Last Wednesday, my group and I had a blast walking around campus trying to contort our bodies into position for the Donald Duck frames. The assignment questioned whether or not it was possible to project our reality into the comics while keeping the same essence of meaning and movement. While it is was not possible to completely copy the page due to the distortions in perspective and odd body angles, the idea of the piece still held together; the humor remained and the general interactions were still comprehensive. In effect, our efforts became a parody of sorts that reminded me of YouTube videos such as the “If Movies Were Real” series by Smosh and the “Rage Comics – In Real Life” series by PistolShrimps. These videos play upon the ridiculous and points to the suspended judgement in movies and comics that the audience or reader commits to in order to believe the story. The actions and expressions in both highlight that which is over-the-top. Many movies create unneeded conflict and comics are more expressive than reality.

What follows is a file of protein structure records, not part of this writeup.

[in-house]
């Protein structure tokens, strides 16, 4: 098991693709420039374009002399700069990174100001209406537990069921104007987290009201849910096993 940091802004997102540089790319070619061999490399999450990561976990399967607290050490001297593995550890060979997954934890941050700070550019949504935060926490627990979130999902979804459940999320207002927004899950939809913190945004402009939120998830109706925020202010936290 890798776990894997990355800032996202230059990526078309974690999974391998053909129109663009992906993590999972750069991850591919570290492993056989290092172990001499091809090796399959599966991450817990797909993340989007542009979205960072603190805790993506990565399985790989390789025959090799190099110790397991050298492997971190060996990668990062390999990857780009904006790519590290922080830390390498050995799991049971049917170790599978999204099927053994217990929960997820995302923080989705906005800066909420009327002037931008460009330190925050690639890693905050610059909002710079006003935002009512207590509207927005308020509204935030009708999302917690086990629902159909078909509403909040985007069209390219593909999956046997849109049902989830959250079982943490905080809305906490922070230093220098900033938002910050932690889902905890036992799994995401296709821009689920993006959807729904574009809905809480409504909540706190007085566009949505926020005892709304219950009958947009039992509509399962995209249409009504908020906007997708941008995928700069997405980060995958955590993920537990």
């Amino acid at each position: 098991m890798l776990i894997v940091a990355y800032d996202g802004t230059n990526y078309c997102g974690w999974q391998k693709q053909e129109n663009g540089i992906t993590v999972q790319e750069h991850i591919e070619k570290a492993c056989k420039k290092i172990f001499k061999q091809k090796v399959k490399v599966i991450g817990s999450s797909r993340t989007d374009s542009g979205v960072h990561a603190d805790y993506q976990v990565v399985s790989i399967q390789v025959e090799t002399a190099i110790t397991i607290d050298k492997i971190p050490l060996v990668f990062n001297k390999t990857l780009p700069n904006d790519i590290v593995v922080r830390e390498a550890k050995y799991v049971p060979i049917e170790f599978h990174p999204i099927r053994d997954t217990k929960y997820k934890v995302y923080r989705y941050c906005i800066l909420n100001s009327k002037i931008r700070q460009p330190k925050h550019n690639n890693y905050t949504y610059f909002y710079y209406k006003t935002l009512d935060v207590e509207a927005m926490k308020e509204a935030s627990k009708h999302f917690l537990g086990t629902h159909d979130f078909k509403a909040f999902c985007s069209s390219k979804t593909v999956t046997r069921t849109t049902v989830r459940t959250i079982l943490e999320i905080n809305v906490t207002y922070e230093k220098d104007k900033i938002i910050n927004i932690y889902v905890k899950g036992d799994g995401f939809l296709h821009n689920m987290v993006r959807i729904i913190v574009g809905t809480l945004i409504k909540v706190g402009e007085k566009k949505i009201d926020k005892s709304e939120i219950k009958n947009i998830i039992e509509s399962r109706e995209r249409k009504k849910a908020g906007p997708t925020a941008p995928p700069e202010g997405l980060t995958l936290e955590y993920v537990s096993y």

The beauty in the excessive is the freedom to play. Art forms such as movies and comics allow for the imagination to expand upon the already perceived, the already accepted, to create new emotions or ideas. Donald’s interaction with the animals is funny in part due to its chaotic quality and anthropomorphising animals allows a human detachment and understanding of the also very human reaction to having a bad day – Donald’s curse in the last frame. But what else can comics embody? A distraction, pure entertainment, depth, a conversation for sure, but as they evolve what else will comics come to represent? How else can they stretch what is realistic?